Brexit and the UK biomass burn

Author Laura Tovey-Fall

The UK has long been Europe’s leading wood pellet importer, driven by UK utility Drax’s appetite for biomass. But last week the UK voted to leave the EU, throwing up clouds of uncertainty for the market, raising questions around the implications for commodities, policy and trade.

The UK has long been Europe’s leading wood pellet importer, driven by UK utility Drax’s appetite for biomass. But last week the UK voted to leave the EU, throwing up clouds of uncertainty for the market, raising questions around the implications for commodities, policy and trade.

North America accounts for the lion’s share of long-term contract deliveries to the UK, but a strong dollar against the euro had left Europe — especially Portugal and the Baltic states — supplying most of the UK’s marginal and spot demand in recent months. Luckily for those European producers, post-referendum jitters dragged down the euro as well as sterling against the dollar, so it looks likely that the status quo will continue for the time being in terms of price competitiveness.

But will the UK continue as the driving force behind biomass demand for power generation in Europe? As a young and subsidised industry, that depends on government policy. The commitments made to renewable energy as part of the UK’s standing EU obligations cannot be rolled back until a UK exit is complete, at least two years down the line. But just how the UK meets those commitments is open to debate. Even the most ardent ‘leave’ campaigners have accepted that a Brexit will cost money in the short term. Inflation-linked strike prices granted to biomass projects a couple of years ago could look like a tempting area for the government to make savings, particularly since UK power prices have fallen since those strike prices were set.

A total of three UK projects are set up for contract for difference (CFD) subsidies: Drax’s full conversion of its 645MW unit 1, Czech energy firm EPH’s 420MW Lynemouth coal-to-biomass conversion and UK firm MGT Power’s 299MW Teeside CHP.

MGT has secured its expected wood pellet demand from US biomass producer Enviva in a sterling-denominated contract, avoiding currency risk. But the project is well behind schedule and a start date has been proposed that is beyond the deadline put forward by government-owned Low Carbon Contracts, which manages the CFD contracts. So far Low Carbon Contracts has allowed extensions to the project’s timeline, but a government looking to balance the books could encourage it to be stricter with deadlines in the future.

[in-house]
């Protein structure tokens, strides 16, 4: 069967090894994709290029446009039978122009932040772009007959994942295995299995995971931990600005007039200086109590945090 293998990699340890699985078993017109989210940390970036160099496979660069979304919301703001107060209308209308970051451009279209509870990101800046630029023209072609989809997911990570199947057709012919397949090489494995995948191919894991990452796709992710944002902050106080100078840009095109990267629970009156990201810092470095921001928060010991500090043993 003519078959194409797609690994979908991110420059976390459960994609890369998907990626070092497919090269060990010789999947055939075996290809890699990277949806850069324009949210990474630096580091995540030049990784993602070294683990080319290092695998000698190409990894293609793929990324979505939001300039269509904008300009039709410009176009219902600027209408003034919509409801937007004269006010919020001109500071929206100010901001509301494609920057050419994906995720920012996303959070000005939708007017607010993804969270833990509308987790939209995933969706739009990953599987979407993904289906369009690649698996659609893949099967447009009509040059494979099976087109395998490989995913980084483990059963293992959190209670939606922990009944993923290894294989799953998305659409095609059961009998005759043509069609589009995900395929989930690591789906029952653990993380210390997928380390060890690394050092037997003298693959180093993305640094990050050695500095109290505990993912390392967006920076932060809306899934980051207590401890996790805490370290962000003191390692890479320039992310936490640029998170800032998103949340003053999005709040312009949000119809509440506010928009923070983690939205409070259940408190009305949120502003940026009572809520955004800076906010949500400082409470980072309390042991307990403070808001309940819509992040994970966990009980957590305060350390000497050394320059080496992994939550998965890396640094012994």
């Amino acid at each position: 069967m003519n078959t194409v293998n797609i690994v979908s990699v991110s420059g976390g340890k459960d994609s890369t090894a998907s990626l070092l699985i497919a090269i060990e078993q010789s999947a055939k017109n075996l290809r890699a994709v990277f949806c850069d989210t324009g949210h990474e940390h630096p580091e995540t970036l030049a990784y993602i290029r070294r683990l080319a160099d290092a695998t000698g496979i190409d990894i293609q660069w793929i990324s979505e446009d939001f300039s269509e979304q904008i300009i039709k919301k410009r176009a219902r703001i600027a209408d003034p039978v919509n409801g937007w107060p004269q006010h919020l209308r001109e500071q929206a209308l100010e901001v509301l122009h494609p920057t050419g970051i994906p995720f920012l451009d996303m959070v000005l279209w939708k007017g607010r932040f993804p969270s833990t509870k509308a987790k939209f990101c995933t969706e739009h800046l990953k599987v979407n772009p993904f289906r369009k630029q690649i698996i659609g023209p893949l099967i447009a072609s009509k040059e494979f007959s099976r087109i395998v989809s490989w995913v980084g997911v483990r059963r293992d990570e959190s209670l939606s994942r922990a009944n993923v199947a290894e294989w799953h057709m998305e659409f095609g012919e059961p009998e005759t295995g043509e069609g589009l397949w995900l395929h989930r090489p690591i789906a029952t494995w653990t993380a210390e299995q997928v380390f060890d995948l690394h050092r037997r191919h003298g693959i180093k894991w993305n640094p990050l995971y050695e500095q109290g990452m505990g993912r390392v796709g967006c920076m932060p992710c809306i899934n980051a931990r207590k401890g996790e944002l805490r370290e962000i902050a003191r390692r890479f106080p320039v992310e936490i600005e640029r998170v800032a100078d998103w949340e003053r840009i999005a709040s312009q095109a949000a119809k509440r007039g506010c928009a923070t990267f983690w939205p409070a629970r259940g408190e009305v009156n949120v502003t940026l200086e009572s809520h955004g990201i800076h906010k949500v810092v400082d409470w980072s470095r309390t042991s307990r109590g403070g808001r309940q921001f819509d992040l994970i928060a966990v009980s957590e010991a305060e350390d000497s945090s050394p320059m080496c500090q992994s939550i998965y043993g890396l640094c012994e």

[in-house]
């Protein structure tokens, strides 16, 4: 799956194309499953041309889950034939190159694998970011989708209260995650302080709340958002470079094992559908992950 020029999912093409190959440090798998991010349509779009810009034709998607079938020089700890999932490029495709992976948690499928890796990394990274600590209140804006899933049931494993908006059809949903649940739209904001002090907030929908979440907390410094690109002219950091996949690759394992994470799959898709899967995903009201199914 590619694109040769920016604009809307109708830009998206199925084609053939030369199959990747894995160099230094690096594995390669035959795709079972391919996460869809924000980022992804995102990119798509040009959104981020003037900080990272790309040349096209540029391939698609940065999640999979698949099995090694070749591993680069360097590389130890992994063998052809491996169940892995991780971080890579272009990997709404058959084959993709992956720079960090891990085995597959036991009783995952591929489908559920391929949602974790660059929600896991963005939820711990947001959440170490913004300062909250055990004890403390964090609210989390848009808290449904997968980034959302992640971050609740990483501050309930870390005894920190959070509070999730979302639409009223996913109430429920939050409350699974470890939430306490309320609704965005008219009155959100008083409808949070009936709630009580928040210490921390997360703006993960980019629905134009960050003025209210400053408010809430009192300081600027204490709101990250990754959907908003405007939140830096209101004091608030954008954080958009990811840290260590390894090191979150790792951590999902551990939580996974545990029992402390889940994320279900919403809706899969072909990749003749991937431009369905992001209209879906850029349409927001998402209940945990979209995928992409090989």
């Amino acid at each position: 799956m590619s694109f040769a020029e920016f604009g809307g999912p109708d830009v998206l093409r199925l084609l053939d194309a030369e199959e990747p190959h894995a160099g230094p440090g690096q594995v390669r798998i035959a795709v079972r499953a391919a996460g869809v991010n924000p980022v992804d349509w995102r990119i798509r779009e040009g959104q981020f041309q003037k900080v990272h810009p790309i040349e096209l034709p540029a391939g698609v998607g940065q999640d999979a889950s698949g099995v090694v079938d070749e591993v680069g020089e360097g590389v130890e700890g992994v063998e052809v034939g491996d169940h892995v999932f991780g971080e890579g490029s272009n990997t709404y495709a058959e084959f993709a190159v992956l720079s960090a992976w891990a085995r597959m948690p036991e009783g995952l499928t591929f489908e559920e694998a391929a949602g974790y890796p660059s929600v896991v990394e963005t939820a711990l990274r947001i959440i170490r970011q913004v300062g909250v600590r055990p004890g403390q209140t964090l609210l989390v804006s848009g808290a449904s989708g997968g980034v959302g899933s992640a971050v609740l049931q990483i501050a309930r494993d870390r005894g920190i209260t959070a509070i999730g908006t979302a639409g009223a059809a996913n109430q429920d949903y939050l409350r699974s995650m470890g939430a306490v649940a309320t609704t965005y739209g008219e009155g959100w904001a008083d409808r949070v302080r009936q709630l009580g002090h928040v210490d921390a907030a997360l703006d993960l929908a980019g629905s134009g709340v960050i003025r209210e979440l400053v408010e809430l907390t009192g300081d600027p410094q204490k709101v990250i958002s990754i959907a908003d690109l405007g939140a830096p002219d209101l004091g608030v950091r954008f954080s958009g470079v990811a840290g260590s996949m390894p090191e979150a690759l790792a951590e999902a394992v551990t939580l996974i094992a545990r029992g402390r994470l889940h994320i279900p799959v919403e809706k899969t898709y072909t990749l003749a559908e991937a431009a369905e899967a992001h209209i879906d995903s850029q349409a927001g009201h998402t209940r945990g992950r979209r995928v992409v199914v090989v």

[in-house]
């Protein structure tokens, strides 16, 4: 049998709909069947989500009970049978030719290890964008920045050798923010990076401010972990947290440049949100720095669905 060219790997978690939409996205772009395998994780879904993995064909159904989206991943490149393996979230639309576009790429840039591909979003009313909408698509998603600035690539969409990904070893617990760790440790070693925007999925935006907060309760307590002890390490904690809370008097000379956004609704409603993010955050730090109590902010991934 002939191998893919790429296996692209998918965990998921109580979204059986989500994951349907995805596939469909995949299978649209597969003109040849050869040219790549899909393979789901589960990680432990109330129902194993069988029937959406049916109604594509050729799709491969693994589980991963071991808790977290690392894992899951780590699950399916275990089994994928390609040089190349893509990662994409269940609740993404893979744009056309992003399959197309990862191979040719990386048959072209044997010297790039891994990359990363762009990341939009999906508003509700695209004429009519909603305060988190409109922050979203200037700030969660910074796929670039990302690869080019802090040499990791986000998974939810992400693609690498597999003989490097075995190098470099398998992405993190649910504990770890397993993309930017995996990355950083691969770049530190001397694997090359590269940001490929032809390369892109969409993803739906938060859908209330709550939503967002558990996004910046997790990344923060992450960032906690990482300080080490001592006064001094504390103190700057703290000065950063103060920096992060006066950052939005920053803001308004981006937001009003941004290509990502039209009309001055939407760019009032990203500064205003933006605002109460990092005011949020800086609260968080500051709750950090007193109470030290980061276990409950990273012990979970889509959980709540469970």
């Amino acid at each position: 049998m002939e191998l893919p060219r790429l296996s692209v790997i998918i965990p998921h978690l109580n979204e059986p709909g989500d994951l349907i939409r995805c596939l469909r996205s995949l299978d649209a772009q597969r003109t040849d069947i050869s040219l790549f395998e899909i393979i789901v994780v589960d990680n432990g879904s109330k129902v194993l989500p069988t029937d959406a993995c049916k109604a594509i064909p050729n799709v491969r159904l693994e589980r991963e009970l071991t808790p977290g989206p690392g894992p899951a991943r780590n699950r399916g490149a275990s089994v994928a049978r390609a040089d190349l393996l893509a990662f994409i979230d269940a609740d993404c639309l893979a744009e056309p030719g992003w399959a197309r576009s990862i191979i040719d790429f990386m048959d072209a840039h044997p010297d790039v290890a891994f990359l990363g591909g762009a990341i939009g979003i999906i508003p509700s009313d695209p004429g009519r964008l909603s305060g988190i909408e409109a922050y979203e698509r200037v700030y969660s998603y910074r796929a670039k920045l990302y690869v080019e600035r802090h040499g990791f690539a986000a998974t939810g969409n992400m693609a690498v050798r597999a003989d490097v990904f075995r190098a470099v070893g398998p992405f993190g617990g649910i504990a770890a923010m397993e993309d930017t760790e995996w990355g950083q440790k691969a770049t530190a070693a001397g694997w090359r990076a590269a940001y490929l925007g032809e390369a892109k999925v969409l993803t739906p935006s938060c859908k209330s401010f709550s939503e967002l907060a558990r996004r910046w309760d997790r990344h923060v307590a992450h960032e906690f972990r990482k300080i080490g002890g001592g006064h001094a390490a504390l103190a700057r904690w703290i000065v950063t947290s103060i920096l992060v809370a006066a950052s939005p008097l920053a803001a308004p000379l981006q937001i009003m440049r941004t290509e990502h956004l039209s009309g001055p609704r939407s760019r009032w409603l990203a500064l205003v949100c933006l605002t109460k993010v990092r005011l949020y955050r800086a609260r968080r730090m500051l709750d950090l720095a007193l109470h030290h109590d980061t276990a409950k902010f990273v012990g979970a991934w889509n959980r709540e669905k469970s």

But Lynemouth is on track, and gained EU state-aid approval in December. A contract for over half its expected 1.4mn t/yr demand has been secured with Enviva — 20pc denominated in sterling, with the remainder in dollars. But, as a Czech company, how keen will EPH be to continue to invest in a market untethered by EU regulations?

Meanwhile Drax is still waiting for the outcome of an EU state aid investigation into the CFD it was granted for its unit 1 conversion back in April 2014. With the UK set to be bound by EU law for at least the next two years, it is likely that the results of that investigation will determine whether or not Drax is permitted to receive the CFD subsidy, whether Brexit proceeds or not. But the uncertainty thrown up by the referendum and its outcome, in the UK and in Brussels, is unlikely to have sped up the decision.

The three projects together would add almost 3mn t/yr of UK industrial wood pellet demand by 2020. Without them, UK generation demand is more likely to stagnate at approximately 6.8mn t/yr currently used by Drax in its two full unit conversions and 85pc biomass co-firing in unit 1.

But even that well outweighs the emerging demand in other European countries. The biggest new potential source of European demand is the Netherlands, where SDE+ subsidies are expected to support up to 3.5mn t/yr of wood pellet demand for power generation, raising the country’s current generation needs from zero. But, as in the UK, those projects are dependent on government policy and subsidies – which have not all been granted yet.

Even if none of the UK projects in the works were to come online, as long as the existing demand could be maintained — barring retrospective cuts to existing subsidies, or new policies that made biomass burn in the UK simply unaffordable — the UK market will remain the centre of industrial biomass demand in Europe for the foreseeable future.

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